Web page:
When Yale professor Charles Porter came out at age 60, few people were surprised.

“I knew I was gay,” Porter said. “But I didn’t know that everyone else knew.”

Today, nearly 10 years later, Porter can look back laughingly on the past. When he was at Yale as a graduate student in 1958, however, his situation was one shared by many students: gay and in denial, unaware of the homosexual community.

A product of a time when homosexuality was largely unaccepted, the Yale of 50, or even 20 years ago stretched the limits of what it meant to be a liberal institution. At a school that is now home to an annual coming out day, it may be hard for current Yalies to fathom an environment that not only frowned upon gay culture, but where gay culture barely existed.


While at Yale, Nicholas Heer ’48 had heard rumors that there were gay people on campus, but never met a real live homosexual.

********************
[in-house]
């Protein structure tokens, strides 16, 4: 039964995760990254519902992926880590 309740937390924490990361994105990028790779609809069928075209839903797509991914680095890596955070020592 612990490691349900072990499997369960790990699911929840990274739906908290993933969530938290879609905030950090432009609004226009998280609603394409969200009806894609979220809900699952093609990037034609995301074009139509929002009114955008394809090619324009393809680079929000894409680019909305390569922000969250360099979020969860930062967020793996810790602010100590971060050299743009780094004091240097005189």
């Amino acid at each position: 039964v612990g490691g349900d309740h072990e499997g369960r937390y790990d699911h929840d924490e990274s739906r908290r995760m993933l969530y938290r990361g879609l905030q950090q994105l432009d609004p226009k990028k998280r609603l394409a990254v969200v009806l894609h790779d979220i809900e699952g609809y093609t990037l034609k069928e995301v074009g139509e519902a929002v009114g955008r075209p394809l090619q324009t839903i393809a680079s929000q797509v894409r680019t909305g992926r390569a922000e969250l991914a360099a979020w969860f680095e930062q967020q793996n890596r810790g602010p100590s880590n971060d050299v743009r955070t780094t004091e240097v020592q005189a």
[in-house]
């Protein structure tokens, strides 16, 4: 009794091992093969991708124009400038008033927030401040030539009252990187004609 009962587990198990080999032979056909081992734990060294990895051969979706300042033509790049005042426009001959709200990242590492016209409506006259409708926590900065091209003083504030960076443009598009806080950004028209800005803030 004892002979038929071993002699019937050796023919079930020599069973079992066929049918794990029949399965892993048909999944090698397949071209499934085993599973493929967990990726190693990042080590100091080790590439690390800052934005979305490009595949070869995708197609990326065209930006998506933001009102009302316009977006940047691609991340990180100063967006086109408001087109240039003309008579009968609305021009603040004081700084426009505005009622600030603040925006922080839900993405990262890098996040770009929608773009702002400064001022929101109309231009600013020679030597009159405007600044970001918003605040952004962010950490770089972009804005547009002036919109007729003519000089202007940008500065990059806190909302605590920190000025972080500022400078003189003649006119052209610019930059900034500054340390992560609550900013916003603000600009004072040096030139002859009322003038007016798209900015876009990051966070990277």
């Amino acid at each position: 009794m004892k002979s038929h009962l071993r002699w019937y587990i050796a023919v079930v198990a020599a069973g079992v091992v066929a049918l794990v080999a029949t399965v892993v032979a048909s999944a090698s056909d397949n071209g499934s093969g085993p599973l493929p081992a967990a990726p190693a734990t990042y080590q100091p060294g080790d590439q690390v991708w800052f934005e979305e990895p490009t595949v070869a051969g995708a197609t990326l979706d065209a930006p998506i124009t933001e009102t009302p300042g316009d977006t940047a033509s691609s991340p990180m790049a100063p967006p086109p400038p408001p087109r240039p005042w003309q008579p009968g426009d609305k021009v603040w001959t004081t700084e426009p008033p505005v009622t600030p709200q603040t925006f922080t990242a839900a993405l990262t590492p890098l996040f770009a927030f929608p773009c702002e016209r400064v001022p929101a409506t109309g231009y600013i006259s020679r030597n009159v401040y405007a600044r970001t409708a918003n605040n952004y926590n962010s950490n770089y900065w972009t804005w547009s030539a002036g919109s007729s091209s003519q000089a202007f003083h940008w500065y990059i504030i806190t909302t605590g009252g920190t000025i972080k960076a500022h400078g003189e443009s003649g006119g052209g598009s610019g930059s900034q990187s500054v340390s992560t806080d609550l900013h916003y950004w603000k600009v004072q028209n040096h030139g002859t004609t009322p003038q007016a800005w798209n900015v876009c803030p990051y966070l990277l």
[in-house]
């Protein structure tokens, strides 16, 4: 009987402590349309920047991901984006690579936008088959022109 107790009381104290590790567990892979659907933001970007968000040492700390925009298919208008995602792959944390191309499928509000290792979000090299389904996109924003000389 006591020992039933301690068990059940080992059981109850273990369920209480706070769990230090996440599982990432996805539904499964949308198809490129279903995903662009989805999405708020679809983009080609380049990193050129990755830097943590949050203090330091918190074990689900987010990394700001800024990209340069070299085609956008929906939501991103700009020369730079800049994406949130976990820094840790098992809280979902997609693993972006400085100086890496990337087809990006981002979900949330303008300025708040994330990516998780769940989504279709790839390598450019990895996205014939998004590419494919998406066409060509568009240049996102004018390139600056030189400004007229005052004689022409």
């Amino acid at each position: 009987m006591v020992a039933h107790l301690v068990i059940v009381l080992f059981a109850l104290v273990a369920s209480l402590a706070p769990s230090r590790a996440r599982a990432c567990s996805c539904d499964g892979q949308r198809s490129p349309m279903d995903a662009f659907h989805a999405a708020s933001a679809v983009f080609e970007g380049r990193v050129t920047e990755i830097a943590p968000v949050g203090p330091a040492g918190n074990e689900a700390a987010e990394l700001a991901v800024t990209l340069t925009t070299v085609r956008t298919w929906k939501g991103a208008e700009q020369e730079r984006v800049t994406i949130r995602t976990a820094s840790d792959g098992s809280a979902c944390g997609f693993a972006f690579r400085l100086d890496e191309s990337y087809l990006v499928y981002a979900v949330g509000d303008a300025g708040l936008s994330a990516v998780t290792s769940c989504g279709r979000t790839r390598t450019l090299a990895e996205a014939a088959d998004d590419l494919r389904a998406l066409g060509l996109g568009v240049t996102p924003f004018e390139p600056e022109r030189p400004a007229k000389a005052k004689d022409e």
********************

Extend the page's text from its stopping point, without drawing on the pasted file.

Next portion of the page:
“I knew I was gay while I was there,” Heer said. “But I thought I was the only one.”

In the late 1940s and early 1950s, an atmosphere of McCarthyism and conservative politics caused a wave of homophobia that translated to the Yale campus.

“Being a homosexual was like being a communist,” said Deputy Dean Joe Gordon. “And that was being a traitor.”

For Heer, and certainly for others, gay life at Yale was based on a circuit of hearsay. Few came out during their time as undergraduates, and those who did belonged to an isolated sector of the community.

Perhaps because of its location, Harvard had a more active gay culture than Yale.

“New Haven is just a small town,” Heer, who taught at Harvard in the late 1950s, said. “Boston is a big city, so it had a bigger gay scene.”